Tourism Analysis, Vol. 13, pp. 131-142
1083-5423/08 $60.00 + .00
Copyright © 2008 Cognizant Comm. Corp.
Printed in the USA. All rights reserved.

Visitor Value Perception of a Heritage Tourism Site Development: A Case Study

Ruth Taylor1 and Tekle Shanka2

1School of Management, Curtin University of Technology, Perth, Australia
2School of Marketing, Curtin University of Technology, Perth, Australia

Successful tourism attraction site development includes the ability to design and deliver unique, authentic products, services, and experiences for visitors. Value perception is an important strategic imperative for management and a decision imperative for visitors in that it represents both short-term and long-term benefits and sacrifices to both attraction and visitor. This research study discusses visitor value perception, and investigates the expectations of visitors to a proposed development associated with a prime tourism attraction site development. A total of 960 useable questionnaires were analyzed to provide the findings of this study. It was identified that while a range of product offerings were available at the site, the core identity valued by visitors was that of heritage. The research project found that overall the proposed development of the tunnels project was thought to enhance this element of the site, while allowing additional services to be developed in the form of an adventure experience. Results are discussed and implications for the project development are identified.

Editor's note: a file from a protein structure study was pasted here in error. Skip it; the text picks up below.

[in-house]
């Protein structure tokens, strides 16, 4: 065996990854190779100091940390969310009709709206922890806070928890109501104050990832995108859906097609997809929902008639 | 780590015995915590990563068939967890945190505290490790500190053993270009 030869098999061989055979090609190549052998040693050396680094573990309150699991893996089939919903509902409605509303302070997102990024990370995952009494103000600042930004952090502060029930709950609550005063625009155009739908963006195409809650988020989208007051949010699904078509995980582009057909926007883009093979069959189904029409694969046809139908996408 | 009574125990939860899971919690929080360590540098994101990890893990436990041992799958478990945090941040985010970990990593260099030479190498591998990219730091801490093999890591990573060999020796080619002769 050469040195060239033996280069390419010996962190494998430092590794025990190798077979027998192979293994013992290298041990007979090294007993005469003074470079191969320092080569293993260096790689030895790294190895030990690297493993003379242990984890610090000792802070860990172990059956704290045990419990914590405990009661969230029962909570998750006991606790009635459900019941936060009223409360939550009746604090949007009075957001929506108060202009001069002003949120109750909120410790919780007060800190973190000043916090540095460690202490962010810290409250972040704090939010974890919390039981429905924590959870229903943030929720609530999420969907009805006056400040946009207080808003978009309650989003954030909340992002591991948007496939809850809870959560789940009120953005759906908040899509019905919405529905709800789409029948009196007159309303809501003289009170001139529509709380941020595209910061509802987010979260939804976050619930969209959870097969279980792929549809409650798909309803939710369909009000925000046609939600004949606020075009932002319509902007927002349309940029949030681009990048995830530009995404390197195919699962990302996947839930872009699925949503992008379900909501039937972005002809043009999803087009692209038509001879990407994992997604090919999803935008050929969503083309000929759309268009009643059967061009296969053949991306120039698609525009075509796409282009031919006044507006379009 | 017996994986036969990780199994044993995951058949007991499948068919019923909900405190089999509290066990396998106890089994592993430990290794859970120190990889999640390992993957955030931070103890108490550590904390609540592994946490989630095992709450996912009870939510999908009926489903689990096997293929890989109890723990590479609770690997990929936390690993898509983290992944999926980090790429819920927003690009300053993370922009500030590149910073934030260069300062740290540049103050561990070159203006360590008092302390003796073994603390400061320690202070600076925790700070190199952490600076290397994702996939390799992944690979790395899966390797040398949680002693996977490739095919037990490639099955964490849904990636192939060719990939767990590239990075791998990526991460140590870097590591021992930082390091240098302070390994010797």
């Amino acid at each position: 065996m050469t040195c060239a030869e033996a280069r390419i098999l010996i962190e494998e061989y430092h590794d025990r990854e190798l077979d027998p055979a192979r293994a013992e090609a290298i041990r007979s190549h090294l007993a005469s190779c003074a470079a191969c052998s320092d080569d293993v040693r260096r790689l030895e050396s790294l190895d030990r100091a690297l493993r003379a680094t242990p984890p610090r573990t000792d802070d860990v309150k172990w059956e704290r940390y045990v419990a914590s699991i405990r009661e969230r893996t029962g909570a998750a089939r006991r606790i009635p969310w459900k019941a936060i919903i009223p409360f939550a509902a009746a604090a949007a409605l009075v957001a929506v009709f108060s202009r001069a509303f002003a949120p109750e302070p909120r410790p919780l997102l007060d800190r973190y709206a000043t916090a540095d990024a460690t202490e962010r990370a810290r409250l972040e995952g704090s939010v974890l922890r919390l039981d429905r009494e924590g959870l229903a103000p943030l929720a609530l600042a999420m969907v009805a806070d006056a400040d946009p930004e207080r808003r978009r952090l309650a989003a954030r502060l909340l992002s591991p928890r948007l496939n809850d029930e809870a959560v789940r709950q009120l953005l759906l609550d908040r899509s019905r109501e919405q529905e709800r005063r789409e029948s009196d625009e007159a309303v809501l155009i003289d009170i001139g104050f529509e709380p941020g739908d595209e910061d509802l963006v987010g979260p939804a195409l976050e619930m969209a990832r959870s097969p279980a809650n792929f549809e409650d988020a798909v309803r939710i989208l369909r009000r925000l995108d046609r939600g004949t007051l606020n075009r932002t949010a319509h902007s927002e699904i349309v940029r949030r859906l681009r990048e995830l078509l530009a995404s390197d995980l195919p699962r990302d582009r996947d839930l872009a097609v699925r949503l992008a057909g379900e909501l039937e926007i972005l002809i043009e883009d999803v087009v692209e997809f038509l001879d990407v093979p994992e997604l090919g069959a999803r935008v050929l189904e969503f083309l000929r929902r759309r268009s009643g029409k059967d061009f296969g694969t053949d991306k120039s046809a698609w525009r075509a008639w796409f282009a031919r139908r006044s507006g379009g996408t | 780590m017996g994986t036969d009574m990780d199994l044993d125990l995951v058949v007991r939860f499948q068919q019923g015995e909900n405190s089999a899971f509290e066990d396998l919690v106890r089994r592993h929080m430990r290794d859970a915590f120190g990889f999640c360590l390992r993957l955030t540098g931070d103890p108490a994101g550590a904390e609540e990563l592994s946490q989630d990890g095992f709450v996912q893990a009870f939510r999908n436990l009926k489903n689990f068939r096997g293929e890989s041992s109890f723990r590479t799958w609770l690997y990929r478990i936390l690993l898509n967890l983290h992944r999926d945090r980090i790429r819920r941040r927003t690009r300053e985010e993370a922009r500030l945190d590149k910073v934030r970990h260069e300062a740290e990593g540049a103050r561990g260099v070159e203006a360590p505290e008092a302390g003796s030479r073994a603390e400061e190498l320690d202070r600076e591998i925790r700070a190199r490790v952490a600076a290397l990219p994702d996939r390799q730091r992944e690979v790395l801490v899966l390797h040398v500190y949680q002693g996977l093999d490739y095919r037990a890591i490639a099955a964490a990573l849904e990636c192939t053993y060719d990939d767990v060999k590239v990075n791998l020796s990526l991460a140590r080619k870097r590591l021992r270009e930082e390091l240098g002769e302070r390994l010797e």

Key words: Value perception; Attraction site development; Visitor expectations

Address correspondence to Ruth Taylor, School of Management, Curtin University of Technology, GPO BOX U1987, Perth, WA 6845, Australia. Tel: (+61 8) 9266-2287; Fax: (+61 8) 9266-7897; E-mail: Ruth.Taylor@cbs.curtin.edu.au

Tourism Analysis, Vol. 13, pp. 143-155
1083-5423/08 $60.00 + .00
Copyright © 2008 Cognizant Comm. Corp.
Printed in the USA. All rights reserved.

Estimating the Determinants of Tourist Spending: A Comparison of Four Models

Metin Kozak,1 Ummuhan Gokovali,2 and Ozan Bahar2

1School of Tourism and Hospitality Management, Mugla University, Mugla, Turkey
2Faculty of Economics and Administrative Sciences, Department of Economics, Mugla University, Mugla, Turkey